I’m going to admit something: I don’t know much about real loss. I count my blessings every day; all things considered, I’m a pretty fortunate guy. So when I heard the truly tragic story of Wes Leonard, I began to do a little thinking. Although Leonard’s story is not the subject of my article, the unfortunate events leading to his passing left me with one question. What is it about sports? Juxtaposed with such suddenly horrific circumstances, I began to wonder, what draws us so strongly to sports? It’s the subject of this article.
Your first question: are we actually fascinated by sports? I think so. I can throw some numbers out: the NFL generates 9 billion dollars in revenue, on average an American cable viewer can access between 5 and 9 dedicated sports channels, and every major American newspaper minus the Journal contains a sports section. Now I can’t point to these things as proof that every one of us has a sports team that they follow – that’s non-falsifiable at best and false at worst. Nevertheless I think – at minimum – the readers of this blog are drawn, in an almost inexorable fashion, to sports.
Your next question: what does Wes Leonard’s story have to do with anything? Fair question. I was moved to write this article when I thought about what happened. A proud father celebrates as his son hits the game winning shot, only to then experience the unimaginable and unthinkable – the inexperienceable (I know, not a word). Mr. Leonard came to cheer Wes on, and watch his son lead his team to victory; sports for Mr. Leonard and fans generally seems to be about three things: (1) community; (2) growth; (3) enjoyment.
I say community because cheering for a team – a professional team, your significant other’s team, or your son’s team – is about building a community of followers and enjoying your team’s success with them. When they fail, a community of followers joins you in making excuses and rationalizing the loss, but keeping the faith. A community of fans and followers get together at bars, homes, and dorm rooms to feel the pulse of a team. Mr. Leonard came to join the Fennville community in support and jubilation of a victory.
But then there’s nothing new in saying this, because it’s obvious that sports build a kinship of varying intensity amongst fans of a particular team. Maybe less obvious is the opportunity for growth. I say to you that sports in this country are a tool to help young people grow and mature: values such as sharing, team play, etc. At 16 years of age, Wes may have had some growing to do but it sounds like he was well on his way; friends and teammates describe him as an “amazing person,” possessing a personality that “makes his teammates better,” who had a “passion for everything he did.”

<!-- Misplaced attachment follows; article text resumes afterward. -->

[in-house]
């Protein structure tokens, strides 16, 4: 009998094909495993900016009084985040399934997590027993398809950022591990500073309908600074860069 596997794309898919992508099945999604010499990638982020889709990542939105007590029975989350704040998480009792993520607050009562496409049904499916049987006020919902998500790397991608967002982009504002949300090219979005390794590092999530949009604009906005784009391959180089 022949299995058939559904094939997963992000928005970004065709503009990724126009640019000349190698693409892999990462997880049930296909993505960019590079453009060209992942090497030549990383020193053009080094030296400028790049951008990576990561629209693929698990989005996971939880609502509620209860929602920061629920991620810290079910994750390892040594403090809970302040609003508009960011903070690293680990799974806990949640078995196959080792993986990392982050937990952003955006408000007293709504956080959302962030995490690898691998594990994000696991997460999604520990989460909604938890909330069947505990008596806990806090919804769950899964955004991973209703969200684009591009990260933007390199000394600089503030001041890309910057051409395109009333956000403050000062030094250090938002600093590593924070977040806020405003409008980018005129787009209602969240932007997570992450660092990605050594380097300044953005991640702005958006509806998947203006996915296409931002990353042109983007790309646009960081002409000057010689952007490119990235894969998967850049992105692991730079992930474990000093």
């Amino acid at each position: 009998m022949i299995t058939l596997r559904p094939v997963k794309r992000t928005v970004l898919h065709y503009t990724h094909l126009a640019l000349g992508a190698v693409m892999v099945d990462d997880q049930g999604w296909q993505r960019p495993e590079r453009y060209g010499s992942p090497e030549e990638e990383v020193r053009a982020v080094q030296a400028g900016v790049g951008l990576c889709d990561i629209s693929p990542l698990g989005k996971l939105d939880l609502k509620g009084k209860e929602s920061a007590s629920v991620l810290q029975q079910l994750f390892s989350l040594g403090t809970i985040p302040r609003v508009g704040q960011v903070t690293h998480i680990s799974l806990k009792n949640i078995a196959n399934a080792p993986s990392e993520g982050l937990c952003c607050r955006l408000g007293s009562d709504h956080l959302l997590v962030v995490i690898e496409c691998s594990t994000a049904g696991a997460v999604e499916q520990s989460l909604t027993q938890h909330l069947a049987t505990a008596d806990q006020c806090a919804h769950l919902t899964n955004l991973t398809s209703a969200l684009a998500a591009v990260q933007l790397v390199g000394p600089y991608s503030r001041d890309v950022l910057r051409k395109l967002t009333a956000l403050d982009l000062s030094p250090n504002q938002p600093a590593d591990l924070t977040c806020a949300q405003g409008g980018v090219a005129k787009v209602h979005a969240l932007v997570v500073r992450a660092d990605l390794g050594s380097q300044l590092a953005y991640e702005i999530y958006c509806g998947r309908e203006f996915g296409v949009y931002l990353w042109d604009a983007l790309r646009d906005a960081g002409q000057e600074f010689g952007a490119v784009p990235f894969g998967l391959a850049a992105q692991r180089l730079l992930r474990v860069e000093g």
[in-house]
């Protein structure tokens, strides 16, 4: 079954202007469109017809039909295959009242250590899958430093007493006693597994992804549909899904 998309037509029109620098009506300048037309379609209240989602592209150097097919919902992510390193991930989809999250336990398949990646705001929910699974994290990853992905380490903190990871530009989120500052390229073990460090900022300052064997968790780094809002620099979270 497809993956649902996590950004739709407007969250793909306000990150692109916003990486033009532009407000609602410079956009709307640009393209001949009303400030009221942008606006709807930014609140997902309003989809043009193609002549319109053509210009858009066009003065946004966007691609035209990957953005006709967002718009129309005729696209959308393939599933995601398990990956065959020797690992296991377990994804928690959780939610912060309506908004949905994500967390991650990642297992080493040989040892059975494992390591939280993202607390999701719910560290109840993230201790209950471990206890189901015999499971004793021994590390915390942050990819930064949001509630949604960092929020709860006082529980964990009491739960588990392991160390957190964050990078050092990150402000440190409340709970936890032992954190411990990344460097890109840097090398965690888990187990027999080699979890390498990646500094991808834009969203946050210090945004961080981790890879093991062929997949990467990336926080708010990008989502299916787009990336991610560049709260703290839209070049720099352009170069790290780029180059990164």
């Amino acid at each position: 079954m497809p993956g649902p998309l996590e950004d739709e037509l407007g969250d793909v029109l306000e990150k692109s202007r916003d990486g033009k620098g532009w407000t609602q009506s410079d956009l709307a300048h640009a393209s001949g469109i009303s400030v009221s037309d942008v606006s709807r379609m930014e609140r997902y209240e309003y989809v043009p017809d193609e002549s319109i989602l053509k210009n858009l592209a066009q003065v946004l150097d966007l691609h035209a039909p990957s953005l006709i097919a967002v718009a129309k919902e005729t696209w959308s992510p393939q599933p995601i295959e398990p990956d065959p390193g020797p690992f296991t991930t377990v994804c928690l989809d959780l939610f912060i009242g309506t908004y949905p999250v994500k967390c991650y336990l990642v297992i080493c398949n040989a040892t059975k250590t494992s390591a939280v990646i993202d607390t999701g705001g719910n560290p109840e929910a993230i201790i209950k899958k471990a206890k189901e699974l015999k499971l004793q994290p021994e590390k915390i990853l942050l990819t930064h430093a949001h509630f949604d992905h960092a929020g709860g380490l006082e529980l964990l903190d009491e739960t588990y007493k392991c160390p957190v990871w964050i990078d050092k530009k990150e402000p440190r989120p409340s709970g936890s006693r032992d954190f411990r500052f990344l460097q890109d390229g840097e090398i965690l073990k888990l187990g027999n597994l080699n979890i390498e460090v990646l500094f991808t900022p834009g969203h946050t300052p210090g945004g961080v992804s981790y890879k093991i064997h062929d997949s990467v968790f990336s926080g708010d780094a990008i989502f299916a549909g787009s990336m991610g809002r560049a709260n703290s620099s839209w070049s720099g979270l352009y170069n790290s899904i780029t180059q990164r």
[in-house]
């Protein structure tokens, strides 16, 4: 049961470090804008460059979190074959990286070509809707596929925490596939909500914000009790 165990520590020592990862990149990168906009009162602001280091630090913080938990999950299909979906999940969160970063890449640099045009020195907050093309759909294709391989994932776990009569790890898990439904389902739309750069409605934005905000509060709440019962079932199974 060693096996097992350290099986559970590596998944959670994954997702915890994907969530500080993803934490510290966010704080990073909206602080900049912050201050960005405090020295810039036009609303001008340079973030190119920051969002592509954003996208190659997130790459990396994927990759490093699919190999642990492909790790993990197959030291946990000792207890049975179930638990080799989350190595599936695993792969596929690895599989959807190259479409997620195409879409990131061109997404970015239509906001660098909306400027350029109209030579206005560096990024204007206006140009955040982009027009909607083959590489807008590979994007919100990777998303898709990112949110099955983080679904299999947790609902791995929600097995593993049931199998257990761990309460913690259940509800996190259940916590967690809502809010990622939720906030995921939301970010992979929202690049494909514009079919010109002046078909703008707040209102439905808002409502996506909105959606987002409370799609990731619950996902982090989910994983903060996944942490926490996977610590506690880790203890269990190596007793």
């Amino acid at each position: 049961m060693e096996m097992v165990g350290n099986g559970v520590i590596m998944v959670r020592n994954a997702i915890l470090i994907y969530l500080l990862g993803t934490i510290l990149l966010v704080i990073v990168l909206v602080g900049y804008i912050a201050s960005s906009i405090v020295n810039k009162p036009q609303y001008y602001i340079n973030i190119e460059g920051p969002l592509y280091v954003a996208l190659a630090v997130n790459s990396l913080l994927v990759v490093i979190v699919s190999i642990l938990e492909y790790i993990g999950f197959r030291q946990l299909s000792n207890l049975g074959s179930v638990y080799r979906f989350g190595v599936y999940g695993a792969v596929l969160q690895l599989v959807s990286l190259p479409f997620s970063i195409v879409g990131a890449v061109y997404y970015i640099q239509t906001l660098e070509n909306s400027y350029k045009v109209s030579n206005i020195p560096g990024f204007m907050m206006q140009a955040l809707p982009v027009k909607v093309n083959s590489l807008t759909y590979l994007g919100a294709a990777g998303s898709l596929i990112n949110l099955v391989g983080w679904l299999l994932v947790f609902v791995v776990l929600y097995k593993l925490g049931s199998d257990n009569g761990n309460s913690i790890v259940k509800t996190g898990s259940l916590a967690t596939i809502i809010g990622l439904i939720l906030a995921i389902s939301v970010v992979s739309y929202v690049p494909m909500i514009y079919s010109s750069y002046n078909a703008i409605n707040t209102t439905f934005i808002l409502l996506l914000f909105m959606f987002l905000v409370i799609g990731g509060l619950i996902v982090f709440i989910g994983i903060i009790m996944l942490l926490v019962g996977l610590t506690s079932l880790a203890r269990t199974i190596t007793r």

Maybe that was fairly obvious too. The last one is enjoyment. This may be the most obvious now that I think of it, and for that reason I’m really not going to get into it. I have to credit my buddy Joey for narrowing down a much larger list into these three general categories.
These three don’t get to the heart of the matter. I think something much deeper ties the three of these things together and gets really at how and we love sports so much. Sports, I argue, is familial in nature. It’s not just about being in a community, watching our friends/loved ones grow and learn, or having some fun; rather, I think our fascination with sports has more to do with family ties.
I’m a 49ers fan because my dad took me to games, taught me about the franchise’s history, and my family goes to games together. Bill Simmons – one of the most popular sports columnists – lets the world know every week that his love for Celtic green stems from his father’s love and tutelage. In his book, Simmons writes that his father held on to Celtics season tickets in the 1980s, in large part, to ensure that Bill Simmons could partake in a family tradition. Sports love is something that gets passed down from parent to child, and, in that sense, is almost like a value or tradition in a family. Let me give you one more example: I have two friends, one who graduated from Alabama and another who grew up in “Auburn Country.” They tell me that the rivalry is more Montague and Capulet than Apple and Verizon. And why? Because sports are passed down to family members and rivalries with them.
Now you’re probably thinking: this is dumb. I don’t bleed Alabama Crimson, 49er Red&Gold, or Laker Purple. I’m a casual fan and watch – at most – the playoffs of whatever sport I find exciting. If so, I want you to ask yourself two questions. First, what would you do if the team in your city or the city in which you grew up were in the playoffs? Better still, in the sport’s championship? I’m thinking here of the 2010 World Series Champs. Second, if you had to pick a team, who would it be? I imagine your answer is conditioned in some part by your brother/sister/father/mother/significant other’s choice in team. If I’m wrong, then please, please, please comment. I’d love to hear from you.
And it’s with that, I’d like to bring the conversation full circle back to Wes Leonard. My prayers and thoughts go out to the entire Fennville community. And in the wake of the horrible events of last week, I think we get a glimpse – in one life-changing moment – of exactly how and why sports are a familial matter. It is nothing if not a metaphorical condensation of all the reasons that sports fans can be so passionate and devoted to their teams. I realize I’ve been sloppy at times in my analysis by interweaving college sports, professional sports, and high school basketball to prove my point. Nevertheless, I think I’ve uncovered a truth about our love and fascination of sports.
Thoughts and Prayers with the students of Fennville, the Leonard family, and the people of Japan. Did you like this article? If so, like our Facebook page 25TwoFour Sports Blog and add us on Twitter at 25TwoFour!